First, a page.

An unlikely romance blossomed between Frederich and Elinor.  Before Frederich was shipped back home to Germany, Elinor became pregnant, had to leave the military and move back home with her mother.  She counted on the fact that Frederich promised to come back and that they would marry.  Some years after their son was born, Frederich was able to get a visa to the United States; they married and began life together.  It was not easy, as mixed marriages were not legal in all the states at this time.  The book goes on to tell their story.

Even though this book is supposed to be about love between enemies, most of the book details the treatment of blacks in this country during that time.  I was not aware of some of the methods of segregation.  Even though I did know about the Jim Crow attitude of white citizens, I was not aware of the depth of hatred and humiliation handed down to those of color.  To say that this book was interesting to read is an understatement.

I received a complimentary Kindle copy of this book from NetGalley.com and was under no obligation to post a review.

“The Innkeepers Daughter” by Michelle Griep

“The Innkeepers Daughter” by Michelle Griep is a novel set in the Regency period in England.  Johanna Langley, her mother and her brother Thomas are trying to keep their ramshackle inn and pub in business.  Johanna’s main worry is to keep the place afloat until she can gather the rent money and taxes that need to be paid.  If she cannot do that, she and her family will be transported to the poor house.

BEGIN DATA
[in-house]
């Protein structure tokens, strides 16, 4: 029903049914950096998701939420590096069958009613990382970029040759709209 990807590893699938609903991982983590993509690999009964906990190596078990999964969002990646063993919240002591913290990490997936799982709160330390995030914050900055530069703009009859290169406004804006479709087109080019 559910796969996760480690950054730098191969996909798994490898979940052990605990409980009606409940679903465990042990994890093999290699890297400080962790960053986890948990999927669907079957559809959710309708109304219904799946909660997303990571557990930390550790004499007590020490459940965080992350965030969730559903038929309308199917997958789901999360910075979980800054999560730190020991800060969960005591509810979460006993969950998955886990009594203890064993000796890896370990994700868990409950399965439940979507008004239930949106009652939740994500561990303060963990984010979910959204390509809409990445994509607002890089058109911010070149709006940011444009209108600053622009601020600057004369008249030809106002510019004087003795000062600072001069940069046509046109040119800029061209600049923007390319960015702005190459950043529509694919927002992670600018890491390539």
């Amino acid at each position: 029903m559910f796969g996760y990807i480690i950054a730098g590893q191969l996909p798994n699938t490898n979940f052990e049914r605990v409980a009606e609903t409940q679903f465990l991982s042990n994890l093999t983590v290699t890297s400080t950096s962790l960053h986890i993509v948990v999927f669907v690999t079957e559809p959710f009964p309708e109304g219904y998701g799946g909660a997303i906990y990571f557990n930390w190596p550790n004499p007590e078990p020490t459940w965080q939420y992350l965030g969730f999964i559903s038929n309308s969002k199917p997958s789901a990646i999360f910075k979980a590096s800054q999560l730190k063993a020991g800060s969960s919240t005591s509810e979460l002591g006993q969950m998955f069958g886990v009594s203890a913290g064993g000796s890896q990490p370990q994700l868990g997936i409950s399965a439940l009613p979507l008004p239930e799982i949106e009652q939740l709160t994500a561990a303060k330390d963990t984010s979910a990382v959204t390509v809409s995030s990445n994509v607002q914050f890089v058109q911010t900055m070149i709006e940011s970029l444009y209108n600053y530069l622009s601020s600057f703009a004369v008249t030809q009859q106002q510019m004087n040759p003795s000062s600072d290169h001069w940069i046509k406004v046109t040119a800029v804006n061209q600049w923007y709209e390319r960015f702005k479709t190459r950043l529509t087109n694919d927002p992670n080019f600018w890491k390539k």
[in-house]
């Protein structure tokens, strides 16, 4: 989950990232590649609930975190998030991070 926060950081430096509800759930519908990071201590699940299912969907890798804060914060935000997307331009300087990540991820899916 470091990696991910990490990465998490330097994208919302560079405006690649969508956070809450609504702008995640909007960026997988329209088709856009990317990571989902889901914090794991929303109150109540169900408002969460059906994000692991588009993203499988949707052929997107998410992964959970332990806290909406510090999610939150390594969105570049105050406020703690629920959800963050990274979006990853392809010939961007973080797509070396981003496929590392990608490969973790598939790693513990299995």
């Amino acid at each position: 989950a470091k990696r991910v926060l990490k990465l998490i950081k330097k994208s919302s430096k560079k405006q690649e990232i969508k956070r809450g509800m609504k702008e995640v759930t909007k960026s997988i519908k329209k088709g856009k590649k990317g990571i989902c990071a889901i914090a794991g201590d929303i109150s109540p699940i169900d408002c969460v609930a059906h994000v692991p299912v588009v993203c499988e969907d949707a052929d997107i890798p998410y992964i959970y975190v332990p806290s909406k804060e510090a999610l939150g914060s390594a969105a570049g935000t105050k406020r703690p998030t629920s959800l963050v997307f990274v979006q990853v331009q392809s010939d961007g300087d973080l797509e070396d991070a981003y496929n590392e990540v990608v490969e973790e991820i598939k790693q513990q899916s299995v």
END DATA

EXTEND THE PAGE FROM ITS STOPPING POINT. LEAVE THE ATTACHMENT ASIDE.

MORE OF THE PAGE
Enter Alex Morton, a handsome rogue with deep pockets who always seems to be where he is needed and at the right time.  As a Bow Street Runner, all he wants is to be the best Runner he can be.  For his latest assignment he is to go undercover to flush out those who would commit treason.  All indications point to a Viscount and his minions from Dover.  He is required to take a room at The Blue Hedge Inn, Johanna’s establishment.  He finds more than a dilapidated inn.  He is smitten with the lovely Johanna, but she has a wall around herself that will be very hard for him to crack.  With the secrets he knows, the lies he tells, and the company he keeps, it is difficult to woo the lady.  Mind you, all this subterfuge is necessary in order for him to keep himself alive.  No one can be trusted and the reader does not find out who the miscreants are until the very end.

I have read other books by Ms. Griep and have also enjoyed them.

I received a complimentary copy of this book from Barbour Publishing and was under no obligation to post a review.